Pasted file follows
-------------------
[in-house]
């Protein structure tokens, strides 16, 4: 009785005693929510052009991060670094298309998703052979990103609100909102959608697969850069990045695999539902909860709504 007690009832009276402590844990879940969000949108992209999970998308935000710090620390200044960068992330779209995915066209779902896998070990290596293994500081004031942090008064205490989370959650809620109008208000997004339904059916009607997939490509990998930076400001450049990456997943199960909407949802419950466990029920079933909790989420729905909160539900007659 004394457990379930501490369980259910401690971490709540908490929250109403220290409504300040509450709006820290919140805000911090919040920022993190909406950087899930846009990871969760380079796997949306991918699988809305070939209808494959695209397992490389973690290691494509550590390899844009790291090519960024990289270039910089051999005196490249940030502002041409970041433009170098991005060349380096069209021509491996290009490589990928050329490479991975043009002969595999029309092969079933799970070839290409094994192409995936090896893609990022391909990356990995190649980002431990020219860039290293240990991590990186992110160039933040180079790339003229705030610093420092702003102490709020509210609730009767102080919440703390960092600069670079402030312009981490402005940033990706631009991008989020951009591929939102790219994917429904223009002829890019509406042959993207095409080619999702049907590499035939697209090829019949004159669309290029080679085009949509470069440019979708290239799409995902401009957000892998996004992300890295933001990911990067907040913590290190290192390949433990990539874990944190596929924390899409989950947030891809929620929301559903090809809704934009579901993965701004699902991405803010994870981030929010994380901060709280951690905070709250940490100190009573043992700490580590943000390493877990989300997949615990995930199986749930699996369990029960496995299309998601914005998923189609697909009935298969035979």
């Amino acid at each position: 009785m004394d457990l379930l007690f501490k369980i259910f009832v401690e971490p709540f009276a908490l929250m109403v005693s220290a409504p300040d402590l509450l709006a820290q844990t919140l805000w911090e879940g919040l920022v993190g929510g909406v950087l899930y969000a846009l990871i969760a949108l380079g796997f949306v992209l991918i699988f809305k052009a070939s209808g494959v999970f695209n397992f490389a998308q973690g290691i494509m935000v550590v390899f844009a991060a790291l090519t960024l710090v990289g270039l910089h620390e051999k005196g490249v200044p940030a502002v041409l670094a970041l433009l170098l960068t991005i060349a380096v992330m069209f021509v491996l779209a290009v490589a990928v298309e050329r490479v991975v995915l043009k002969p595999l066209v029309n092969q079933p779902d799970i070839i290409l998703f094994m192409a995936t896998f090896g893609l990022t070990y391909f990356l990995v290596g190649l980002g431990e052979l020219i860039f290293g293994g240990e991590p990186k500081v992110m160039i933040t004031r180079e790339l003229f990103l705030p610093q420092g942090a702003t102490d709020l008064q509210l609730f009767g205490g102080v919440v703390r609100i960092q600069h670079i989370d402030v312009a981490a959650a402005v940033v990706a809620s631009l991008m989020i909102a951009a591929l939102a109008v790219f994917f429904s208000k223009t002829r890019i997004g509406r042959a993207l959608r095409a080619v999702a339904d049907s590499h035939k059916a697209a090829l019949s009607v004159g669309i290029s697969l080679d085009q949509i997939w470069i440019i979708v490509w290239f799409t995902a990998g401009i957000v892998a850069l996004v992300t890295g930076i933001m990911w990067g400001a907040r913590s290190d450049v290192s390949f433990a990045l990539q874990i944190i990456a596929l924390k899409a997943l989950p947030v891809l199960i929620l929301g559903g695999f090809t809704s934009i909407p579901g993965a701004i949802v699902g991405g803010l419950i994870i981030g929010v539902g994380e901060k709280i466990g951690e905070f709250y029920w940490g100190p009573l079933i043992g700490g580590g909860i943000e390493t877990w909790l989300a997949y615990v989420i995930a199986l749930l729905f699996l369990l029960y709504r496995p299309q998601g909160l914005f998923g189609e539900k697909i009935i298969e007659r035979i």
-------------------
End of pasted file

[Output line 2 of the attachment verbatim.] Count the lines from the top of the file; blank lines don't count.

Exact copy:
């Protein structure tokens, strides 16, 4: 009785005693929510052009991060670094298309998703052979990103609100909102959608697969850069990045695999539902909860709504 007690009832009276402590844990879940969000949108992209999970998308935000710090620390200044960068992330779209995915066209779902896998070990290596293994500081004031942090008064205490989370959650809620109008208000997004339904059916009607997939490509990998930076400001450049990456997943199960909407949802419950466990029920079933909790989420729905909160539900007659 004394457990379930501490369980259910401690971490709540908490929250109403220290409504300040509450709006820290919140805000911090919040920022993190909406950087899930846009990871969760380079796997949306991918699988809305070939209808494959695209397992490389973690290691494509550590390899844009790291090519960024990289270039910089051999005196490249940030502002041409970041433009170098991005060349380096069209021509491996290009490589990928050329490479991975043009002969595999029309092969079933799970070839290409094994192409995936090896893609990022391909990356990995190649980002431990020219860039290293240990991590990186992110160039933040180079790339003229705030610093420092702003102490709020509210609730009767102080919440703390960092600069670079402030312009981490402005940033990706631009991008989020951009591929939102790219994917429904223009002829890019509406042959993207095409080619999702049907590499035939697209090829019949004159669309290029080679085009949509470069440019979708290239799409995902401009957000892998996004992300890295933001990911990067907040913590290190290192390949433990990539874990944190596929924390899409989950947030891809929620929301559903090809809704934009579901993965701004699902991405803010994870981030929010994380901060709280951690905070709250940490100190009573043992700490580590943000390493877990989300997949615990995930199986749930699996369990029960496995299309998601914005998923189609697909009935298969035979």